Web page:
Abstract: We will define the rank one symmetric spaces using their Lie group structure, then examine a class of Lie groups which serve as a generalization of these well known metric spaces. By examining the relationship between the metric and Lie structures on hyperbolic, complex hyperbolic, and quaternionic hyperbolic spaces, we can get an idea of natural conditions for metrics on the general class of Heintze spaces of Carnot type. We prove the existence of metrics that satisfy a pinched curvature condition, and show that in a special case this pinching is optimal.
|Mar 3||Bernhard Muehlherr||Root graded groups
Abstract: Let Phi be a finite root system. A Phi-grading of a group G is a family of subgroups of G satisfying certain axioms that are inspired by the family of root subgroups in a Chevalley group.
In the 1990s Shi showed that the root subgroups of Phi-grading are coordinatized by an associative ring if Phi is simply laced, irreducible and of rank at least three. For the remaining types there are only partial results available.
In my talk I give an introduction to Phi-gradings of groups and present some recent results about them. To a large part they are motivated by the theory of buildings and applications to rank one groups of exceptional type.
This is joint work with Richard Weiss.
|Mar 10||Sunrose Shrestha||Statistics of random square-tiled surfaces
Abstract: Square-tiled surfaces (STSs) are branched covers of the standard square torus with branching over exactly one point. In this talk we consider a randomizing model for STSs and generalizations to random branched covers of other simple translation surfaces. We will then see how to use the model to obtain some topological and geometric statistics of these surfaces.
|Mar 17||No Seminar||No Seminar|
|Mar 24||No Seminar||No Seminar|
|Mar 31||Nathan Fisher||Sub-Finsler metrics and the Heisenberg group at infinity
Abstract: In this talk, we will discuss a class of sub-Finsler metrics on the real Heisenberg group H(R), arising as asymptotic cones of word metrics on the integer Heisenberg group H(Z) for various generating sets. We will describe new results on boundaries for these Carnot-Carthéodory metrics, with applications to the study of random walks on H(Z). This is joint work with Sebastiano Nicolussi Golo.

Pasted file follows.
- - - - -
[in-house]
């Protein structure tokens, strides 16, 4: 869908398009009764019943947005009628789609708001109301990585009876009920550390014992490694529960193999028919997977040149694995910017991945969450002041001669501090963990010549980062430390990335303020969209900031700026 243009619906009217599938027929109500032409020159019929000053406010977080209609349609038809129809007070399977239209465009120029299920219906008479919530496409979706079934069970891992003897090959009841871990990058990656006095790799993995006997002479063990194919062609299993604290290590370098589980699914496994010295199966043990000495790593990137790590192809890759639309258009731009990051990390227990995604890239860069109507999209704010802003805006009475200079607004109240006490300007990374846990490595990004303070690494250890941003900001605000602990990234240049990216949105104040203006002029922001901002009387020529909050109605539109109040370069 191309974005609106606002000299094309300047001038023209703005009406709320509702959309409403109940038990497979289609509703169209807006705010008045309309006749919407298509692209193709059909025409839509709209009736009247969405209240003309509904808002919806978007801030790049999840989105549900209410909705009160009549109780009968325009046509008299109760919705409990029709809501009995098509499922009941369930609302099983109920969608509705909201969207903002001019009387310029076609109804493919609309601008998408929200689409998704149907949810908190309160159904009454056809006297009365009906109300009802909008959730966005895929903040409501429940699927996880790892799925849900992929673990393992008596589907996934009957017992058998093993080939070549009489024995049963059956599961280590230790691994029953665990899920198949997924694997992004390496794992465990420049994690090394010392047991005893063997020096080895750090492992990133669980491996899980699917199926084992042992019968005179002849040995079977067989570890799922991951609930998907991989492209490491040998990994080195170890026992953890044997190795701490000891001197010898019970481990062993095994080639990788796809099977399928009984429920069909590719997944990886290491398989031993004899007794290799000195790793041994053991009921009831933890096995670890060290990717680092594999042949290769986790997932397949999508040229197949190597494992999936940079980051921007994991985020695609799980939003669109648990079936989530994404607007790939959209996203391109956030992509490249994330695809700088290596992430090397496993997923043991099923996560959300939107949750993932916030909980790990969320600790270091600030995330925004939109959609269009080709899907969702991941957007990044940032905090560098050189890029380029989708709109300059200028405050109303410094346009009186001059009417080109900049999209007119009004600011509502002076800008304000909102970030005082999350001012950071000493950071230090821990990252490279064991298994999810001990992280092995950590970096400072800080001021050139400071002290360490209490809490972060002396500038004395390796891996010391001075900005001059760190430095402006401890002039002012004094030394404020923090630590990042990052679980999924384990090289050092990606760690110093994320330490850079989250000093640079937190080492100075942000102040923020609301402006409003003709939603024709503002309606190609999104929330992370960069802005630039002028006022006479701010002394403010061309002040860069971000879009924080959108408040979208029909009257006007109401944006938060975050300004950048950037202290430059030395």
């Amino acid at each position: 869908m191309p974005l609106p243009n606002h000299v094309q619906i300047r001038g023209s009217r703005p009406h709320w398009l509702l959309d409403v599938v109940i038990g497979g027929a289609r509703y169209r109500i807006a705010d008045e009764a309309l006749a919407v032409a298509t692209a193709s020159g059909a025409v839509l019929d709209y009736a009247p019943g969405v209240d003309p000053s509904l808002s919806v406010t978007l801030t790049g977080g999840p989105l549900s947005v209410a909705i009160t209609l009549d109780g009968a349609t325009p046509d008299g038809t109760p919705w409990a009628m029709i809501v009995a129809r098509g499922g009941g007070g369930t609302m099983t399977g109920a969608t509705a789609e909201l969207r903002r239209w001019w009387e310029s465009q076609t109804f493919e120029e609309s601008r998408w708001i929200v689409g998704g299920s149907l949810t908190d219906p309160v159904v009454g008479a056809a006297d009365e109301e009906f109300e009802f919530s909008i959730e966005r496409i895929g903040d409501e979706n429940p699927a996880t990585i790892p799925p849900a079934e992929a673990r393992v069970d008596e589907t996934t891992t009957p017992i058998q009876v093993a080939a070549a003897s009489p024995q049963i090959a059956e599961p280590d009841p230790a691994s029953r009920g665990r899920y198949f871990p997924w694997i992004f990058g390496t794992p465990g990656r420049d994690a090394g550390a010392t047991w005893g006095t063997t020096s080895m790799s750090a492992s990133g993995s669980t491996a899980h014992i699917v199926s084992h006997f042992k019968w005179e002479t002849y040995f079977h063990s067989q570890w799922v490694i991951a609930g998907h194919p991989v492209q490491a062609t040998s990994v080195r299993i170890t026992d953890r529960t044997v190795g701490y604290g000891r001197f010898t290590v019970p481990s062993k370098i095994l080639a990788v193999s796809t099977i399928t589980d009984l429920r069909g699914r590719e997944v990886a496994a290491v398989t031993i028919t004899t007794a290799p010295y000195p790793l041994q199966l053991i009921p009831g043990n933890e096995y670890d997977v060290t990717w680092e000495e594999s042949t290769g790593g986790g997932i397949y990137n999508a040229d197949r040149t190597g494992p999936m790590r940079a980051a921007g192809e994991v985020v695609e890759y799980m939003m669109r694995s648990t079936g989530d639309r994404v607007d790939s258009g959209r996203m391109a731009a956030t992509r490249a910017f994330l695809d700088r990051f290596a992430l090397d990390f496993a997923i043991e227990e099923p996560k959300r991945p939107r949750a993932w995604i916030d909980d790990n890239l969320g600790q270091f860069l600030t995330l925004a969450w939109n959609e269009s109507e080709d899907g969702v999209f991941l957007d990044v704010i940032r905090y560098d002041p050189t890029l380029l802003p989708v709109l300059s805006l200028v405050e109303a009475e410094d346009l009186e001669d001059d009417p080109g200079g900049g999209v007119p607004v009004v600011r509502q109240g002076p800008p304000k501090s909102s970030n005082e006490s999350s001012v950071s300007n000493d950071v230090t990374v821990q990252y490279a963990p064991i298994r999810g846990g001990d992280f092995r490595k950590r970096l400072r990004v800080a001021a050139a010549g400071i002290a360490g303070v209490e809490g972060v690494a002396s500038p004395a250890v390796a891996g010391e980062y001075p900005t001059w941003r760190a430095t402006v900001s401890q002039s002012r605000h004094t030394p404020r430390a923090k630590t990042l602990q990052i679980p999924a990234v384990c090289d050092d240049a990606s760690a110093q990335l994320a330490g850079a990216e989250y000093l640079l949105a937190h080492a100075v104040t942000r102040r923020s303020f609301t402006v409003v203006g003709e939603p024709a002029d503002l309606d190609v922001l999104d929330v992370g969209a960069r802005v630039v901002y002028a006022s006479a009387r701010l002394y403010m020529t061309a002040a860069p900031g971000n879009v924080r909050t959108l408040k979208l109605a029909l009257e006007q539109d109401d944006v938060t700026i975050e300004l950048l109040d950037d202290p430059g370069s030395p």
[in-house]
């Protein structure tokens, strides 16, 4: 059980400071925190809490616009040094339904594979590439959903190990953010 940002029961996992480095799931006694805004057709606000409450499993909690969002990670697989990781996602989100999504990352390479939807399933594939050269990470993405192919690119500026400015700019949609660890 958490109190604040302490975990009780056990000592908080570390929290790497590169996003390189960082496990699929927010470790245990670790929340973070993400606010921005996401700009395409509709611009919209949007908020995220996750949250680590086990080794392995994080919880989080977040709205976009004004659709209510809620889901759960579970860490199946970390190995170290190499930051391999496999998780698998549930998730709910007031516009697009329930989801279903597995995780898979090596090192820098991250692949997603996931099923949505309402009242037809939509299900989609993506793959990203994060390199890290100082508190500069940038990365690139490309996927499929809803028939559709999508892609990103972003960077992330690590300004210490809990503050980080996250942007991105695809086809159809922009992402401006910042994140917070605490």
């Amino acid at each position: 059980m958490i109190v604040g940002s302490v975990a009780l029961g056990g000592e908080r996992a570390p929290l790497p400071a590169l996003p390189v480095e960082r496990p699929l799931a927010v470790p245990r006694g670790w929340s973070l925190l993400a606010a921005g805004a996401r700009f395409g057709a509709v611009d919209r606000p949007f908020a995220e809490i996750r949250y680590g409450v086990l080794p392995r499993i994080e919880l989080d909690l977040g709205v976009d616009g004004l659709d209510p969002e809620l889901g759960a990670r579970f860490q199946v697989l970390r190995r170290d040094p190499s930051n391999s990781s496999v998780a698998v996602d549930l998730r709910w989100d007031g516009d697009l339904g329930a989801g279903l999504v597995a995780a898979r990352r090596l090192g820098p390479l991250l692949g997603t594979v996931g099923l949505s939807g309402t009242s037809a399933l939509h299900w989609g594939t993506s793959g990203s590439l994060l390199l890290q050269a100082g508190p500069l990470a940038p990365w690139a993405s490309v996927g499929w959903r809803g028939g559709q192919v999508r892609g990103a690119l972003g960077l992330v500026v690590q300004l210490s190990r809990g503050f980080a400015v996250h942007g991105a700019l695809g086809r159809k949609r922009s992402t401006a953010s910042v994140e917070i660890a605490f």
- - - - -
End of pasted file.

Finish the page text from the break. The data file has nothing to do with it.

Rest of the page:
|Apr 7||Matt Zaremsky||Quasi-isometric embeddings into simple groups
Abstract: It is a classical fact that every finitely generated group embeds as a subgroup of a finitely generated simple group. In the 90’s Bridson proved that if one relaxes “simple” to “no proper finite index subgroups” then such an embedding can be done in a quasi-isometric way. In joint work with Jim Belk, we prove that this is true even keeping the word “simple”: every finitely generated group quasi-isometrically embeds as a subgroup of a finitely generated simple group. The simple groups we construct are “twisted” variants of Brin-Thompson groups. Certain of these twisted Brin-Thompson groups also provide examples of groups with interesting finiteness properties, and using them we can produce the second known family of simple groups with arbitrary finiteness properties (the first being due to Skipper-Witzel-Z).
|Apr 14||No Seminar||No Seminar|
|Apr 21||Maggie Miller||TBA
|Apr 28||Yair Minsky||TBA